Arctic Temperatures Lead to Global Environmental Changes
Arctic is warming at a faster pace than any other part of the world, according
to a new report - the most complete evaluation of the Earth's northern cap - released
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rise in temperature around the North Pole is melting large areas of Arctic ice,
causing dramatic weather changes and declines in populations of polar bears and
walruses, among other changes, scientists say.
Arctic warming has been going on for decades and has been studied before, this
is the first thorough assessment of the causes and consequences of the trend.
The report supports the broad but politically controversial scientific consensus
that global warming is caused mainly by heat-trapping greenhouse gases.
"While some historical
changes in climate have resulted from natural causes and variations, the strength
of the trends and the patterns of change that have emerged in recent decades indicate
that human influences, resulting primarily from increased emissions of carbon
dioxide and other greenhouse gases, have now become the dominant factor,"
according the report.
The findings are likely to increase pressure on the
Bush administration, which has acknowledged a possible human role in global warming
but says the science is still too murky to justify mandatory reductions in greenhouse-gas
Arctic Climate Impact Assessment|
Arctic Council, a group made up of Canada, the United States, Russia, Sweden,
Finland, Norway, Denmark and Iceland, commissioned the 140-page Arctic Climate
Impact Assessment (ACIA). Nearly 300 scientists worked on the study, as did elders
from the native communities in the region.
group found that the region's temperatures have risen almost 2 degrees Fahrenheit
in the last 100 years, which is twice the global average. Average winter temperatures
have risen 4 degrees. But in specific areas of Alaska and Russia the temperature
changes have been more dramatic - an 11-degree increase in winter temperatures
since the 1970s.
The rising temperatures have decreased the amount of the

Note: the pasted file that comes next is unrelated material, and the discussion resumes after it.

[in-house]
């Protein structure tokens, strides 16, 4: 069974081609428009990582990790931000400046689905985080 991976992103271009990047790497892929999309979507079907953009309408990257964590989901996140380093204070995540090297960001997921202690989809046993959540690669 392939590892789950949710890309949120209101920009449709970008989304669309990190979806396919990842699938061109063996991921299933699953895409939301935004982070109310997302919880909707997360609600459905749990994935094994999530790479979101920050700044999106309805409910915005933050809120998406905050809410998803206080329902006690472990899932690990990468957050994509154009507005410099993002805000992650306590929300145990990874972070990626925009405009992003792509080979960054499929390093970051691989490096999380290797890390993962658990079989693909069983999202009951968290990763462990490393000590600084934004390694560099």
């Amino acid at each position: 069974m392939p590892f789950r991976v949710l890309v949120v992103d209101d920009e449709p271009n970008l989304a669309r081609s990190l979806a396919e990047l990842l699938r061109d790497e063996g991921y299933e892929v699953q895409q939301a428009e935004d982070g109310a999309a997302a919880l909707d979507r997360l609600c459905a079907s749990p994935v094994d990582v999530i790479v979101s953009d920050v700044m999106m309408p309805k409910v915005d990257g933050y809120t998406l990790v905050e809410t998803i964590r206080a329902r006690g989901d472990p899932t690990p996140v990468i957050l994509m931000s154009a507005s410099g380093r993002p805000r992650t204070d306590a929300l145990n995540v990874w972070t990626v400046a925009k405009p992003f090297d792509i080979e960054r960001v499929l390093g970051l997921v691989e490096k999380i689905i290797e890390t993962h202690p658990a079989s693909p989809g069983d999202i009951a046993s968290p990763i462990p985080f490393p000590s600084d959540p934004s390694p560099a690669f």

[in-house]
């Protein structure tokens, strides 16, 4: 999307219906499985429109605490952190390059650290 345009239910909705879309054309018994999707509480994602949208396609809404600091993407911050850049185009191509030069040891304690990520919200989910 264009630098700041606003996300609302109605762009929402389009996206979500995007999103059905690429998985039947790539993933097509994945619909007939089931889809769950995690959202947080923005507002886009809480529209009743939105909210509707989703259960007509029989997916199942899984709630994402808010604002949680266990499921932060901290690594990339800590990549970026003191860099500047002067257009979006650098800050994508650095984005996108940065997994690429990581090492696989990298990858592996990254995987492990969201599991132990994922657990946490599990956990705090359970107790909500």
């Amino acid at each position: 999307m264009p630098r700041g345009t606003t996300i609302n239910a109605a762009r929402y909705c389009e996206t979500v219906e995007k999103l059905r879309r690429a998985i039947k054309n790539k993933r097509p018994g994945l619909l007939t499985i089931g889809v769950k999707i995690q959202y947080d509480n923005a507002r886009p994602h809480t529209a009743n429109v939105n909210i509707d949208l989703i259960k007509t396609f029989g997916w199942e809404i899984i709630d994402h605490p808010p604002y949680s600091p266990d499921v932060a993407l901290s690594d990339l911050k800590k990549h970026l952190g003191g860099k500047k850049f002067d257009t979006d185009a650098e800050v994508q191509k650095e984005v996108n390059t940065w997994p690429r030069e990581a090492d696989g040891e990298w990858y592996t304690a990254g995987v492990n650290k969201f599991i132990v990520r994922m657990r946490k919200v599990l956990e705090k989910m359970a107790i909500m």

ocean that is covered by ice to the lowest amount ever recorded. The Greenland
ice cap and other Arctic glaciers could disappear in summers by 2060-2100, according
to scientists, who worry that the resulting rise in ocean levels could cause flooding
at ocean coasts all over the world.
on Indigenous peoples|
impact on the people living in the Arctic has been dramatic. Indigenous people
report hunters falling through melting sea ice; declining polar bears, walruses,
ice-living seals, and reindeer - all primary sources of food; and difficulty traveling
in roadless areas where there is no snow for sleds and snowmobiles.
more developed areas, the permanently frozen layer of earth -- the permafrost
-- has melted, destabilizing buildings and
causing roads to crack.
Many young people in the area face increased chances
of skin cancers and immune system disorders due to heightened exposure to ultraviolet
radiation - estimated at about 30 percent higher than any earlier generation.
warming connects us all," Sheila Watt-Cloutier, a Canadian Inuit who chairs
the Inuit Circumpolar Council, told the Los Angeles Times. "The Arctic is
the world's health barometer, and the Inuit are the mercury in that barometer."
of the warming is blamed on increased use of fossil fuels like crude oil, natural
gas and coal, which create greenhouse gases. Greenhouse gases have increased in
the atmosphere by almost 30 percent since the Industrial Revolution. Fossil fuels,
which are used in cars, factories and power plants, make up 80 percent of the
world's energy use.
The Arctic is especially vulnerable to warming because
snow and ice reflect heat and when they melt, the dark ground and water accelerate
the warming by absorbing heat.
"The polar regions are essentially the
Earth's air conditioner," explained Michael McCracken, president of the International
Association of Meteorology and Atmospheric Sciences. "Imagine the Earth having
a less efficient air conditioner."
much of the report is negative, it does contain some positive outcomes from the
increased temperatures in the Arctic. Some species, such as the Arctic char fish,
could flourish. The growing season for wheat
in Canada could become longer and certain sea routes, such as the Northwest Passage
and the Northern Sea Route near Russia, could open up, easing access to oil and
The scientific study released Monday will be followed by a
policy recommendation, set for release on Nov. 24.
Many in the scientific
community think that the United States will try to block any strong policy proposals
that might impact U.S. jobs and the economy.
James Connaughton, chairman
of the White House Council on Environmental Quality, said the administration is
spending $10 billion a year on research into climate change and related issues,
but "strongly opposes any treaty or policy that would cause the loss of a
single American job."
Compiled by Annie Schleicher for Online NewsHour Extra